June 21 (Bloomberg) -- Bank for Investment and Development of Vietnam, the country’s second-largest lender, said it will delay a planned trading debut until the third quarter after a slide in the benchmark VN Index.
BIDV, as the lender is known, sold a 3 percent stake in an initial public offering in December and had planned to begin trading on the Ho Chi Minh City Stock Exchange on June 26. The stock will debut by Sept. 30, BIDV Deputy General Director Pham Quang Tung said in an interview June 19. Vietnam allows companies to delay listings for as long as a year after IPOs.
“Stock-market conditions are still not very favorable, so listing at this time may negatively affect the stock value as well as hurt shareholders and investors,” Tung said. “We expect the trend in the market will be clearer in the third quarter, and will recover well in the second half.”
Vietnam’s VN Index has lost 12 percent from its May 8 peak on concern the benefits of four interest-rate cuts by the State Bank of Vietnam since March will take time to materialize. The reductions may not begin to take effect until the third quarter, Deepak Mishra, the World Bank’s head economist for Vietnam, said on May 28. Companies including Graff Diamonds Corp., Vietnam Airlines Corp., Formula One and Manchester United Ltd. have shelved or postponed planned IPOs in Asia this year amid equity-market volatility.
Vietnam’s central bank has cut refinancing, discount and repurchase rates by one percentage point every month since March to spur growth after the economy expanded at the slowest pace since 2009 and earnings at the 303 companies on the VN Index sank 12 percent in the first quarter. Still, the VN Index is up 23 percent this year, making it Asia’s best performer. The gauge dropped 0.4 percent to 431.15 at 9:28 a.m. local time.
BIDV raised 1.58 trillion dong ($75.5 million) selling 84.8 million shares at an average price of 18,583 dong in its IPO in December. The bank registered last month to list all of its 2.3 billion outstanding shares on the country’s main bourse, 97 percent of which will be restricted, Tung said. It expects the stock to begin trading at least 150 percent higher than its IPO price, he said. That would be about 27,800 dong.
Investors are “still cautious and looking for improvement in corporate earnings before turning bullish on Vietnam,” Attila Vajda, a broker at ACB Securities Ltd., the country’s third-largest brokerage, said in an interview on June 18. “The market is not at its best now, so they should list after the second-quarter and third-quarter earnings come out, because those should be better than the first quarter.”
Companies have to release earnings within 20 days of the end of each quarter, Vajda said.
Gross domestic product grew 4 percent in the first quarter, the slowest since 2009. The economy is forecast to expand 5.2 percent to 5.5 percent this year, Deputy Minister of Planning & Investment Cao Viet Sinh said in an interview this month.
The nation’s stocks may rally in the second half as companies take advantage of lower borrowing costs, Alan T. Pham, chief economist at VinaCapital Group, said in an interview last week. Lending rates may fall to about 13 percent by the third and fourth quarters, from as high as 18.5 percent now, he said.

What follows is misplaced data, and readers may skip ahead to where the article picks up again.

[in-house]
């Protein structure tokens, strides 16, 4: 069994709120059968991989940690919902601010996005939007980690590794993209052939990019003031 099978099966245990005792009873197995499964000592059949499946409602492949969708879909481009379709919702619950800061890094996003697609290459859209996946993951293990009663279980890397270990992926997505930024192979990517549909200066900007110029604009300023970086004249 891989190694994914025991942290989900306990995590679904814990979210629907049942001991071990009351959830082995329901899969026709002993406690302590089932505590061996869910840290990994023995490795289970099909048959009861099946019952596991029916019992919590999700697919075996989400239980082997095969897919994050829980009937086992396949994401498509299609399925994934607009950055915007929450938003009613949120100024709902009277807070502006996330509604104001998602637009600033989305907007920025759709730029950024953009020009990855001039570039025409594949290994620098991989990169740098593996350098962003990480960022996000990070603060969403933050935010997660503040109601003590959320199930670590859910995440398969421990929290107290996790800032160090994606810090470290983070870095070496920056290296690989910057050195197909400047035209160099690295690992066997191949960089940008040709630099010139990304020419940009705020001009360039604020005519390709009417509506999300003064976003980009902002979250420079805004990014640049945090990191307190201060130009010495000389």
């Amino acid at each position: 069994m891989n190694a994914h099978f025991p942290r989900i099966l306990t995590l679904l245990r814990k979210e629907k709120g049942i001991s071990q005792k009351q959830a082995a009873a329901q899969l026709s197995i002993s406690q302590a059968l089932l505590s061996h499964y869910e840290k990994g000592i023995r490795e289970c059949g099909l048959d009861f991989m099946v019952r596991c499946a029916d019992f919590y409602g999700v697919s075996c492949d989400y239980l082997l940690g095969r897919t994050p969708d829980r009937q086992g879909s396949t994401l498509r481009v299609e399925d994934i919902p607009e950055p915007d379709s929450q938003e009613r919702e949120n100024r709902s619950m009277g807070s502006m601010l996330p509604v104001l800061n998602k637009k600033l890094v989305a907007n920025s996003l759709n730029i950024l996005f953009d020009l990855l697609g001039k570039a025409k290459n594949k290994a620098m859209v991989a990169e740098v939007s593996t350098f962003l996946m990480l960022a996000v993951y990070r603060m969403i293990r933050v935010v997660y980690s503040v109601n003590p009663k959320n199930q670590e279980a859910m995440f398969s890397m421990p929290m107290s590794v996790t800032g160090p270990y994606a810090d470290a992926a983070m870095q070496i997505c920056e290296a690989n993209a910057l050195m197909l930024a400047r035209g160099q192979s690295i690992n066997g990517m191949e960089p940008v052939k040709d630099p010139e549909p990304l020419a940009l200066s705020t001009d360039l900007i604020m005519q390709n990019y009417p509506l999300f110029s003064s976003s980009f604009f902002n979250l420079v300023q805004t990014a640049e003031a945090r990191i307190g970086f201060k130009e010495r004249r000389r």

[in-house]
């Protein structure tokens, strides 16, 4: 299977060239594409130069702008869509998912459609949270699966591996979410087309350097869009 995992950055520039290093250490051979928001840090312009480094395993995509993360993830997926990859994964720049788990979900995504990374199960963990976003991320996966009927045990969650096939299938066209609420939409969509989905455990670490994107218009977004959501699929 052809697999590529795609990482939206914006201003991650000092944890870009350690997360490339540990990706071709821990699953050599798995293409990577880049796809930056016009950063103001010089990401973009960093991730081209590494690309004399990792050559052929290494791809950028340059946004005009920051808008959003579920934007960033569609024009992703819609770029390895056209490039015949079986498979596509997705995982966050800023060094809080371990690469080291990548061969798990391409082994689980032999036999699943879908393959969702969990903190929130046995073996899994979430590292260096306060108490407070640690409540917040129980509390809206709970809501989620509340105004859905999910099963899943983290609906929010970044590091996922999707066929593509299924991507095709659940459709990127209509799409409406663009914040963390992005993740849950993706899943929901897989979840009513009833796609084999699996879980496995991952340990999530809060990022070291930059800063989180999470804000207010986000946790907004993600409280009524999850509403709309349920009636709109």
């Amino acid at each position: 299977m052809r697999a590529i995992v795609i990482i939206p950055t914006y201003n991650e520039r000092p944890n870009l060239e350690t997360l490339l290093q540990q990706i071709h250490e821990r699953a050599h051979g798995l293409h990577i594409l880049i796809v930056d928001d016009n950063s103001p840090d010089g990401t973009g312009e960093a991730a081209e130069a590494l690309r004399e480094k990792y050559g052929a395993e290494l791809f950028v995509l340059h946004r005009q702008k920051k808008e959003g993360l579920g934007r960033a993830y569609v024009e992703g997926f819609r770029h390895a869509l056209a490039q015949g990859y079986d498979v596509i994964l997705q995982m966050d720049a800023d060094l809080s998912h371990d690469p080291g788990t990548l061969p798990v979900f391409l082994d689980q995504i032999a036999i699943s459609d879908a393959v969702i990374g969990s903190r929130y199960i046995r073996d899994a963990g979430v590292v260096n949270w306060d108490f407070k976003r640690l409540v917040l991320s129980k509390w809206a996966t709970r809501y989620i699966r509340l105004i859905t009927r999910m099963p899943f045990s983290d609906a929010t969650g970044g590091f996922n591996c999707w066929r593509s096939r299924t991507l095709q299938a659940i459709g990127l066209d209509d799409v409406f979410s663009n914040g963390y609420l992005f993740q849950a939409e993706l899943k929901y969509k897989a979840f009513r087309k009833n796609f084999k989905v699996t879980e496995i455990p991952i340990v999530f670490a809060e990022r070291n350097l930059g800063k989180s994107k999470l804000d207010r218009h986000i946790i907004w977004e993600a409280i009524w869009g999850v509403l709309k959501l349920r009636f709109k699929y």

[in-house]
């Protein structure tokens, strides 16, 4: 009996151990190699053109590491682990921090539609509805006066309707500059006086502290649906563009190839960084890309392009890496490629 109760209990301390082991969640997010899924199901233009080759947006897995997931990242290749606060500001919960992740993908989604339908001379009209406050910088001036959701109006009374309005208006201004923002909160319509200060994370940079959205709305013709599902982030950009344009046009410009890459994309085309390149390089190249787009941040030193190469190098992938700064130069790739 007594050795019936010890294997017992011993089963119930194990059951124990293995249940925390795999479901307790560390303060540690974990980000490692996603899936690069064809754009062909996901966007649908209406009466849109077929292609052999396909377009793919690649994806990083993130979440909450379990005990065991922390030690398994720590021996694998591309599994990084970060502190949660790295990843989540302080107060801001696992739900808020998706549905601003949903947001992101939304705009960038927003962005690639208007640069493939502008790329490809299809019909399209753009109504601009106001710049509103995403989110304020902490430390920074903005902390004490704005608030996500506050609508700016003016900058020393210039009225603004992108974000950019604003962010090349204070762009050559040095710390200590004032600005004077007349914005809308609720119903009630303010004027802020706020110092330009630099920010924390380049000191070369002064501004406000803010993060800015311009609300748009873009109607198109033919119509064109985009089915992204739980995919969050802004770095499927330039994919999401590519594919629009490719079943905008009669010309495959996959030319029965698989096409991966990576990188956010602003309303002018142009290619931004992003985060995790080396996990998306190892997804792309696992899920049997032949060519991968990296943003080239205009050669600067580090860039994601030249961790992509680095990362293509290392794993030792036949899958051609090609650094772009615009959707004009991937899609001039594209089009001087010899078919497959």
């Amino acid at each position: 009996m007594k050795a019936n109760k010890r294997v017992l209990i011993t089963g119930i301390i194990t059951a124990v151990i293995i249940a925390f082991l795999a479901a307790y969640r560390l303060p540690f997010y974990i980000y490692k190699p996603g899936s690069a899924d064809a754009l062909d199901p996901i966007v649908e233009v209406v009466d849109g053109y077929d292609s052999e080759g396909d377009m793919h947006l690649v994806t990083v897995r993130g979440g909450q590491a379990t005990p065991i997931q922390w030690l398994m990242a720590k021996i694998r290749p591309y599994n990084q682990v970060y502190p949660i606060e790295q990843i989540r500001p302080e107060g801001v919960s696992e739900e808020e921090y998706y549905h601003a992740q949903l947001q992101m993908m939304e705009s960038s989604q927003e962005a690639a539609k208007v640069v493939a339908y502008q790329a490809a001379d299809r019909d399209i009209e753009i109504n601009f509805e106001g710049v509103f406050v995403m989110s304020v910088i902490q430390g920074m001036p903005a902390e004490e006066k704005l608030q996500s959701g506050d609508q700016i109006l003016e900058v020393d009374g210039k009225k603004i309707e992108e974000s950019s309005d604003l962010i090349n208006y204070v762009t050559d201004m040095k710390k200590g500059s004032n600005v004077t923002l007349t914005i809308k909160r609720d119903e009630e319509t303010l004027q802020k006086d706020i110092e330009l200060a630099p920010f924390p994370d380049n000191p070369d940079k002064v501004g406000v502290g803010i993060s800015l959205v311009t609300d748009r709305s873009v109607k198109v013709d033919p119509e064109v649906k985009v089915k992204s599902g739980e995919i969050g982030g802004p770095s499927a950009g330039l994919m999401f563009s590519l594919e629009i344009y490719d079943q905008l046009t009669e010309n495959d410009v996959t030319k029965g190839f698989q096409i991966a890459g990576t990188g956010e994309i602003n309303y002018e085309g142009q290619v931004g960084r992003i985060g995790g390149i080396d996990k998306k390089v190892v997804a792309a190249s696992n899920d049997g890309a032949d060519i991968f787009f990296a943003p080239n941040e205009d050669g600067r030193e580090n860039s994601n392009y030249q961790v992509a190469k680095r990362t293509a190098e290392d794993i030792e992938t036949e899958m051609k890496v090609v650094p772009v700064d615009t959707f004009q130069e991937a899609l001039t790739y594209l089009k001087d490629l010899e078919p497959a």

The deposit cap was cut to 9 percent from 11 percent on June 11, giving banks more room to lower funding costs.
“Macro signals will turn into specific numbers in the third quarter,” BIDV’s Tung said. “We expect interest rates to fall further to a reasonable level for businesses to expand operations.”
The government will succeed in curbing inflation to less than 10 percent this year, he said.
Vietnam’s inflation slowed to 8.34 percent in May from a peak of 23.02 percent in August 2011, according to data from the General Statistic Office in Hanoi.
State Bank of Vietnam Governor Nguyen Van Binh said last week that the country wants to “draw more foreign investment to the banking sector” and will consider raising the foreign-ownership cap on a case-by-case basis before finalizing new rules. The government is considering raising the cap for some local banks, Le Minh Hung, deputy governor of the State Bank of Vietnam said May 29. Foreigners can currently own a combined 30 percent of a bank’s registered capital.
“We think that competitiveness among banks will be more severe, especially when foreign banks are able to increase their participation,” Tung said.
BIDV’s total assets will rise 10 percent from the beginning of this year to 455 trillion dong by June 30, Tung said. Total outstanding loans may rise 12 percent to 310 trillion dong and total deposits expand 12 percent to 319 trillion, he said.
Standard & Poor’s revised the outlook on BIDV’s credit rating to stable from negative this month.
Since July 2011, companies have to commit to list shares on an exchange within one year of an IPO, Nguyen Son, head of market development at the country’s State Securities Commission, said by phone yesterday.
Joint-Stock Bank for Foreign Trade of Vietnam shares began trading about 18 months after their IPO in December 2007, while Vietnam Joint-Stock Commercial Bank for Industry and Trade had its debut more than six months after shares were sold in December 2008.
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